I use putty to ssh to linux box. By default I get black screen background with white foreground. To change colours, I go to change settings -> Window/colours and then I set background colours as white and foreground colours as black. This is more easy on my eyes. But I can't seem to be able to set this colour setting as default and each time I login, I have to set colours. Could someone please suggest a solution?


  • question for "superuser"
    – Drakosha
    Dec 6, 2010 at 9:42

7 Answers 7


On the "Session" screen, click "Default Settings" and "Load". Then set up your Colors and other useful Options. Go back to the "Session" screen, click "Default Settings" once and then "Save".

All new connection windows will now look as expected.

  • 4
    Important note is, that as mentioned it only works for new connections. Existing ones will stay as the were before the change.
    – Christian
    Dec 28, 2015 at 16:52

The above instructions will only change colors for the default session. Most PuTTY users have saved sessions for each of the SSH accounts that they use regularly, and none of them are named "Default Settings".

To spare yourself the pain of having to set the colors every time you log in, load any of the saved sessions for which you wish to change the colors (click Load), but do not click Open. Click Window->Colours and set the colors, then click Session again, then click Save. Repeat for each of your saved sessions. Then when you open them, the colors will be what you have set them to be.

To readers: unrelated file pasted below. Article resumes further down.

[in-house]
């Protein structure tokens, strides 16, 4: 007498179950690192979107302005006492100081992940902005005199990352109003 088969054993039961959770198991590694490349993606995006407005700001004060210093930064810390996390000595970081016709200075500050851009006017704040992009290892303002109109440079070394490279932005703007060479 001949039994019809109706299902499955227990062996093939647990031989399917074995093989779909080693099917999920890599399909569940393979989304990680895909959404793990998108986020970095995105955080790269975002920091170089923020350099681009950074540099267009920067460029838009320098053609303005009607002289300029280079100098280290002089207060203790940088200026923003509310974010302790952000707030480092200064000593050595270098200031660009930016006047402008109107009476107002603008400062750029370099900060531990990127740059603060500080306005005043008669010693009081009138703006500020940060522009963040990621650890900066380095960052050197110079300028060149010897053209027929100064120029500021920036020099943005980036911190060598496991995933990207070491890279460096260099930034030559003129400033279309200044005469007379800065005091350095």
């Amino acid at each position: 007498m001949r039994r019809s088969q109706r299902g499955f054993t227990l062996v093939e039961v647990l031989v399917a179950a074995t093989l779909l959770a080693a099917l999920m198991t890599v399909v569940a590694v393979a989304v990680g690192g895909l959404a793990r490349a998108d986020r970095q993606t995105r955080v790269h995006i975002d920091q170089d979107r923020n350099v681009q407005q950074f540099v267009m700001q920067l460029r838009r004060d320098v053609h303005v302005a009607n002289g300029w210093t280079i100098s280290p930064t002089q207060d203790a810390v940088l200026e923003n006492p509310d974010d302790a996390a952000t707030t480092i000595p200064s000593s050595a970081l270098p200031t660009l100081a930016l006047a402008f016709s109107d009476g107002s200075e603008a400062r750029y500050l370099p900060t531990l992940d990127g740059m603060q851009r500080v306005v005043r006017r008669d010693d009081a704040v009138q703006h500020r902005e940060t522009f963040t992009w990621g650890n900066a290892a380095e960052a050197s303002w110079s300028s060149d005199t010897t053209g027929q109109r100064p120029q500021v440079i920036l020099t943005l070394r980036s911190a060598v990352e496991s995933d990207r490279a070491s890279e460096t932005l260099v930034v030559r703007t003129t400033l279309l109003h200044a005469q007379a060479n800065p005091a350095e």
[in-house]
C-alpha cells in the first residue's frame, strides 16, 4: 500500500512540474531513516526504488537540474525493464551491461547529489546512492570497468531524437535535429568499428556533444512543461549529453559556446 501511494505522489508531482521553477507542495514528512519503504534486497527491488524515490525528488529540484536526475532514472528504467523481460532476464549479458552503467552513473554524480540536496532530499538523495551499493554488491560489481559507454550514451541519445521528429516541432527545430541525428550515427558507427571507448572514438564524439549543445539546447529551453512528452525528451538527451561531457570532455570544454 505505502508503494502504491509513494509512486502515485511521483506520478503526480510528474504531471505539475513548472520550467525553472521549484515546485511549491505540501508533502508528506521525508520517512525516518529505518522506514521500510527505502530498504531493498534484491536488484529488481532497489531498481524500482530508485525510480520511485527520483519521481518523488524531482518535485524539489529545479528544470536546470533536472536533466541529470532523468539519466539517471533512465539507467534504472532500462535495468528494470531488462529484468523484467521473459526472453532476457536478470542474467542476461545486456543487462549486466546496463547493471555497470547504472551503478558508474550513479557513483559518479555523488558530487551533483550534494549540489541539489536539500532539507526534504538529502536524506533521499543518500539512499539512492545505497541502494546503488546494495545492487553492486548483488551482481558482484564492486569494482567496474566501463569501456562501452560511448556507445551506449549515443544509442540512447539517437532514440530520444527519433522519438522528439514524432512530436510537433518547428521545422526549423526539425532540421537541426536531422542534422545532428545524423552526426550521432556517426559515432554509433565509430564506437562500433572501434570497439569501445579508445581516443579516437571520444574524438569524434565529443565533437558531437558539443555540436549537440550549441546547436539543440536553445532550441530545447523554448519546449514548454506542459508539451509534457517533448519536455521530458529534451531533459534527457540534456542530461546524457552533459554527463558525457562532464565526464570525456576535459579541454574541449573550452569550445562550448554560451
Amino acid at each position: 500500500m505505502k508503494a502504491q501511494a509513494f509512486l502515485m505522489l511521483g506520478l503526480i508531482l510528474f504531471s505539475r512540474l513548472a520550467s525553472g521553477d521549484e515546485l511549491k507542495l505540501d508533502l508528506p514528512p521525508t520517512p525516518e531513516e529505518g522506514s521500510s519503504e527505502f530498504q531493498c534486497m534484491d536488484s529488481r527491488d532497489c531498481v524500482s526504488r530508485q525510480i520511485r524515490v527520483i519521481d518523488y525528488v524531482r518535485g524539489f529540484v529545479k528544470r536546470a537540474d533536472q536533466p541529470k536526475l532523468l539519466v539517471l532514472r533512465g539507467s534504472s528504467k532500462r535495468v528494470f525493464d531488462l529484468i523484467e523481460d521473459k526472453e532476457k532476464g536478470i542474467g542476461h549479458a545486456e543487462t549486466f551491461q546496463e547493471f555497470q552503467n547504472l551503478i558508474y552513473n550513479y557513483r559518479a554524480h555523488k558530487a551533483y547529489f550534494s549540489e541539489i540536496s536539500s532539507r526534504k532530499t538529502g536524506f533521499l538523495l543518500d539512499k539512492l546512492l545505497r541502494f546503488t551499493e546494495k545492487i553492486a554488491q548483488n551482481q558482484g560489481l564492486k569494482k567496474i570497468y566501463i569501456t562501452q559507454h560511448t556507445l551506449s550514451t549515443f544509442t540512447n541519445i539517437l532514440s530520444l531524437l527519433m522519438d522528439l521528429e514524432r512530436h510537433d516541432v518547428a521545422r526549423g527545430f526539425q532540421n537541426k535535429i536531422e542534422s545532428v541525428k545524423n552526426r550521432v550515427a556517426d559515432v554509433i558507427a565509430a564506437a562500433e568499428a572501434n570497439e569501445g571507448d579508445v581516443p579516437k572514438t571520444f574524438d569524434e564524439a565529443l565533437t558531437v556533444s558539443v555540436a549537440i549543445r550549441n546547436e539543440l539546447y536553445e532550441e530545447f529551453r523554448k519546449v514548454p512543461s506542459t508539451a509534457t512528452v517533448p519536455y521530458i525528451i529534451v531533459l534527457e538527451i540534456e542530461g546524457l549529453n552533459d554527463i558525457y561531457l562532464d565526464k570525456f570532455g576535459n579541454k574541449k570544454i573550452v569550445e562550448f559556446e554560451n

To reset the colors for an existing session you can save the code below in a .reg file and load it. You have to change 'your_session_name' first.

Windows Registry Editor Version 5.00

  • Open PuTTY
  • Under Saved Sessions, click on a saved session
  • Click Load
  • Click on Window->Colours
  • Under General options for colour usage, click the top two check boxes: Allow terminal...
  • Go back to Session
  • Click Save
  • Click Open

Now when I log into my Raspberry Pi, the command line and directories are shown in color.


Alternately, if you don't want to set the colors in Putty itself, you can set them in your Linux shell (if you add commands to your .login they will run anytime you log in):

tput setab 5     <== sets background color
tput setaf 2     <== sets font color
clear            <== clears the screen so the changes apply to entire window

Putty will respect these changes

  • This will work ... until the system does something to change the values again. For example, my RH6 will do a colored ls and set the colors back to their original default values when it's finished.
    – hymie
    Apr 3, 2019 at 13:59

To edit colors for existing sessions: PUTTY stores session data in the windows registry.

I changed the default session colors (R, G, B) after I had many sessions created.

  • blue to 15, 154, 229
  • red 244, 67,54

In your registry

HKEY_LOCAL_USERS\S-1-5-<biggest no.>\Software\SimonTatham\Sessions

open the Default%20Settings folder. The key Color14 contains the value for blue, the key Color8 contains the value for red.

Simply double-click Color8 and copy the value and paste it to all other Sessions/folders in that "Sessions" folder, same with Color14.

You also could export the entire "Sessions" folder to a .reg file, edit it with and import it again.


For anyone looking for a way to go back to default PuTTY colours you need to remove the following registry key:

Computer\HKEY_CURRENT_USER\Software\SimonTatham\PuTTY\Sessions\Default Settings

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